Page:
Travel Diaries: My Trip to Portugal During the Pandemic

A diary of my first time going abroad solo, and what that looks like under COVID restrictions.

As the worldwide quarantine begins to lift and the world begins to spin as it used to, we all have begun to gravitate towards normal again (whatever that may mean). And with the return to pre-COVID lifestyle, comes a newfound motivation to travel the great big world. For some, traveling may mean taking the tread across town to your favorite restaurant, for others it may mean a family beach trip. For me, as a random turn of events would happen, it means traveling abroad to Portugal.

Now, although I’ve been abroad before, it is the first time I will be traveling this far from home nearly alone, while navigating the complexities of COVID travels. So, below I will tell the story as i experience it, from my time at the airport, to my flight home.

Part I: Preflight

2 Weeks Until Takeoff

The first thing I realized about traveling abroad alone is that there is a lot to remember and take care of before you even step on the plane. So, my best advice is to start early.

When going abroad, especially in a world with COVID-19, it’s important to frequently check travel restrictions to prepare what you need beforehand. So, 2 weeks before I went abroad, I started checking US and Portuguese travel restrictions and here is what I found as of July 25th, 2021.

  1. Travel to Portugal as a US citizen is allowed, however, before boarding your flight you must present a negative COVID-19 test that was taken within 72 hours if it is a NAAT test, and 48 hours if it is a rapid antigen test. All requirements apply even if you are vaccinated.
  2. When traveling back to the US from Portugal, you must also present a COVID test that has been taken within 72 hours of boarding the flight. All requirements apply even if you are vaccinated.

Knowing this, and being the slightly paranoid individual myself. I have scheduled two COVID tests (One 72 hour test, and another 24 hours rapid test) to be taken prior to my flight, where I will have print-out copies and email copies on my phone.

The second thing that needed to be completed a few weeks prior to my flight is my banking situation. Many countries world-wide accept VISA debit cards, such as Portugal, so my advice is check your bank’s website to know whether or not you need to inform them about your travels, or you need a ‘travel’ card. For me, using a Bank of America debit card, I did not need to notify my bank nor get a new card. Additionally, BofA and other companies do allow a currency cash exchange if you want pocket change before you leave. But don’t bring more cash than you are willing to lose.

The third item on my 2-week checklist was assuring I had all of my needed documentation. Be sure you have your drivers license, passport, vaccination card, and other ID’s deemed necessary for your trip. I later learned I need to print copies of each document prior to leaving, so knowing where these are will make everything easier for you in the long term.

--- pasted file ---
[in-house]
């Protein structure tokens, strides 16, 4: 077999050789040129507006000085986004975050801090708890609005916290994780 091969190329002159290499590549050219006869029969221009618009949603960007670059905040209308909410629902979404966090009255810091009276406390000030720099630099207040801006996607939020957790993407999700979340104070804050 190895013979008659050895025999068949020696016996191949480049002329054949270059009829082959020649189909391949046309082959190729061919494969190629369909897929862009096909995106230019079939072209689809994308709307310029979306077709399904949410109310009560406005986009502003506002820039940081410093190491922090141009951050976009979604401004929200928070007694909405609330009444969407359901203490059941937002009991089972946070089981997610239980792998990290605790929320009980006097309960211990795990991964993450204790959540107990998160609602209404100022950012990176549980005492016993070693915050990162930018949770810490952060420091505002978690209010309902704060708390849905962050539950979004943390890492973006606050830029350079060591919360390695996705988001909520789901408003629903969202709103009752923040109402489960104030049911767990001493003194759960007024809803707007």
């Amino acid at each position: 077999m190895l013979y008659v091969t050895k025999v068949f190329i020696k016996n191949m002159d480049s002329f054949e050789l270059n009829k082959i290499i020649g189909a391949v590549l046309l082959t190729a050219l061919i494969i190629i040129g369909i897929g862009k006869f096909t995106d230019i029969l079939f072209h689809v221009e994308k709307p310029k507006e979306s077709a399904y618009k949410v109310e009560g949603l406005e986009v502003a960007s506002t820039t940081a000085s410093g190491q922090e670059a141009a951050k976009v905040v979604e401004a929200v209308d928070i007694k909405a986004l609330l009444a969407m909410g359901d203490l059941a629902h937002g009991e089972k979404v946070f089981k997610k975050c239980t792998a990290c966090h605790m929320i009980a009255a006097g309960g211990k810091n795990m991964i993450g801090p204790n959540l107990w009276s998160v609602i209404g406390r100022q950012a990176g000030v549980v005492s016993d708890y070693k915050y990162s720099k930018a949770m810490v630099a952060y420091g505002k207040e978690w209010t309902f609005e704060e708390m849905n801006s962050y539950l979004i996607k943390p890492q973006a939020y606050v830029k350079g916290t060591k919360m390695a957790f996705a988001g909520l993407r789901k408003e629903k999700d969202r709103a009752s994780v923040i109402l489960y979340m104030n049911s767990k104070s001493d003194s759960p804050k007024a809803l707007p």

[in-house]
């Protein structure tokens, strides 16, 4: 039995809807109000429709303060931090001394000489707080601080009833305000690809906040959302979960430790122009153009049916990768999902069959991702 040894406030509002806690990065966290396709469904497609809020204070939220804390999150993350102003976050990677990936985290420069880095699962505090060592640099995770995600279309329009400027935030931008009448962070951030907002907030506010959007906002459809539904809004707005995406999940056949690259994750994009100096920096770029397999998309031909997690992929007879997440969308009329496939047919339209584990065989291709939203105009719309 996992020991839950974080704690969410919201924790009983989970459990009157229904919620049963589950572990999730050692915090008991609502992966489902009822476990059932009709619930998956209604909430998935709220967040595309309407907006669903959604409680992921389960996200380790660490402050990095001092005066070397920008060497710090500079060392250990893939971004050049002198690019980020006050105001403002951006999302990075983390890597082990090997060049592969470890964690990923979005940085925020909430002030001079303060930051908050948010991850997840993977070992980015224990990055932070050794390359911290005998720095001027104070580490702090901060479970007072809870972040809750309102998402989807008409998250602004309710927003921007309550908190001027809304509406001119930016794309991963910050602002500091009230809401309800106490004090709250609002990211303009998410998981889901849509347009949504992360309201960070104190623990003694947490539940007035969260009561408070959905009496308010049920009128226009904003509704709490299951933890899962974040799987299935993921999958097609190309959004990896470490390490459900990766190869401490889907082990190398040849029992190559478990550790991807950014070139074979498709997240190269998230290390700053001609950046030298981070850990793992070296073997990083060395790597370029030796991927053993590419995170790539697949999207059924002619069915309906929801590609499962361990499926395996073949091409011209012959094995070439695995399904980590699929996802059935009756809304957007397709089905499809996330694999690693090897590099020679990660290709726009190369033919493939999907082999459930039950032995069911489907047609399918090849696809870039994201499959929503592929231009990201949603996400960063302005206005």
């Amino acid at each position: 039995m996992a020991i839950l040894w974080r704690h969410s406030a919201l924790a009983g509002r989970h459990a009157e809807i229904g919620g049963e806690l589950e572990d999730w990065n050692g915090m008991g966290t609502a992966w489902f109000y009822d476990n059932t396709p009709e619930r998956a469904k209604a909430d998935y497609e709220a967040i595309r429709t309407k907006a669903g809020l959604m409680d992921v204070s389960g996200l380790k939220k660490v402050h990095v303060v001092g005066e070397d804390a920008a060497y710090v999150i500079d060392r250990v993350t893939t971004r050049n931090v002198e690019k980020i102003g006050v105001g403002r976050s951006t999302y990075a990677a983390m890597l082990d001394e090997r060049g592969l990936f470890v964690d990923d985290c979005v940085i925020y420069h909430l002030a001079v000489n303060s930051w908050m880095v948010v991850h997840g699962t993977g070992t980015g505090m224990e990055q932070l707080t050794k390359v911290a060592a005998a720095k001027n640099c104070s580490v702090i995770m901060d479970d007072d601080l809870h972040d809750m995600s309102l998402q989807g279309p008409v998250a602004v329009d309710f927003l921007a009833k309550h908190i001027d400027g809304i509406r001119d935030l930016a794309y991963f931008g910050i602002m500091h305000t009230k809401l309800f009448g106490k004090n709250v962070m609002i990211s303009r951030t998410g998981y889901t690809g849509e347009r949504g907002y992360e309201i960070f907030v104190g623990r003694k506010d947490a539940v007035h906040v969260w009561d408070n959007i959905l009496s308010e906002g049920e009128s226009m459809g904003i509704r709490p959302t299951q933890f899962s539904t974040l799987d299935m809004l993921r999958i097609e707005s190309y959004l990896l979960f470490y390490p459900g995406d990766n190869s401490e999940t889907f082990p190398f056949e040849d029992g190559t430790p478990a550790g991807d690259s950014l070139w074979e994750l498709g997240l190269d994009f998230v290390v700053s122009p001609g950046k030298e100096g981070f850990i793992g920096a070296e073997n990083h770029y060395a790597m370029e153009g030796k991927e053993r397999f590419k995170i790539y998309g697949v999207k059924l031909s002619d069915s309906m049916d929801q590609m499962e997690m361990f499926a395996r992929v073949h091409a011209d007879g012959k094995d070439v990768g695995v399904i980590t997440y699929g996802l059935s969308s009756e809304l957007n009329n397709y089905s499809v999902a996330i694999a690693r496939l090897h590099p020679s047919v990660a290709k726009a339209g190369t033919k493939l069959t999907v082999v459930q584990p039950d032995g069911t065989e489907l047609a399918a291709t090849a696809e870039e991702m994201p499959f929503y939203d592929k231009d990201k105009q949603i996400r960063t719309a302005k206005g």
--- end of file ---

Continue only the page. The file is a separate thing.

I’ll see you in a week!

1 Week Until Takeoff

About a week before takeoff is a good place to start scheduling appointments to get COVID tested, and assure that all of your documentation, financial, cellular, and personal stuff is prepared for you to leave (believe me, this will save you lot’s of stress in the future). Also, here is where it may be most beneficial to keep up to date on travel restrictions and daily travel news, just in case any last-minute changes occur.

When scheduling your COVID test, it’s important to make sure the test you are getting will be valid for both the airline you are going on, and the country you are going to, and whether or not they accept email or print test results. You can find this information on the airline website, and the US Embassy and Consulate website, where it has all of the countries and the COVID steps needed to enter/return.

When it comes to scheduling your tests, there are some free options at local CVS and Wallgreens with medical insurance, or there are local drive-through tests found on the city/county website! Personally, I scheduled a local test a few minutes from my house 72 hours beforehand, and a rapid test the day before I was scheduled to leave.

Tip: Usually rapid antigen tests (48 hours) or NAAT Tests (72 hours) are accepted for International travel, just be sure to check ahead of scheduling the test themselves.

When it came to my finances, I informed my bank that I was leaving throughout the week. I also scheduled a currency exchange so I could have Euros on me before my flight. I did this on my banking app, and scheduled to pick it up in 24 hours (this was a bit cheaper than doing the exchange at the airport). I also advise creating an “outline” of anticipated expenses over your trip, this will help you have fun without breaking your wallet.

Tip: Leave yourself some “wiggle-room” in your budget, it will help in the long run!

I also set up an international phone/data plan through my phone company, which cost me $10 a day.

Tip: Download Whatsapp if your company charges me per text and call, it is free and easy to set up.

The final thing I did at the end of the week, I located all of my important documents for my trip including my passport, ID’s, vaccination cards, medical card, and passport card and made 2 copies of each, on e fore my carry-on and one for my suitcase.

Tip: I know 2 copies each may sound like a lot, but it did help me in the long run.

Well. That’s it for my week 1 update, I will check back when I’m in the sky!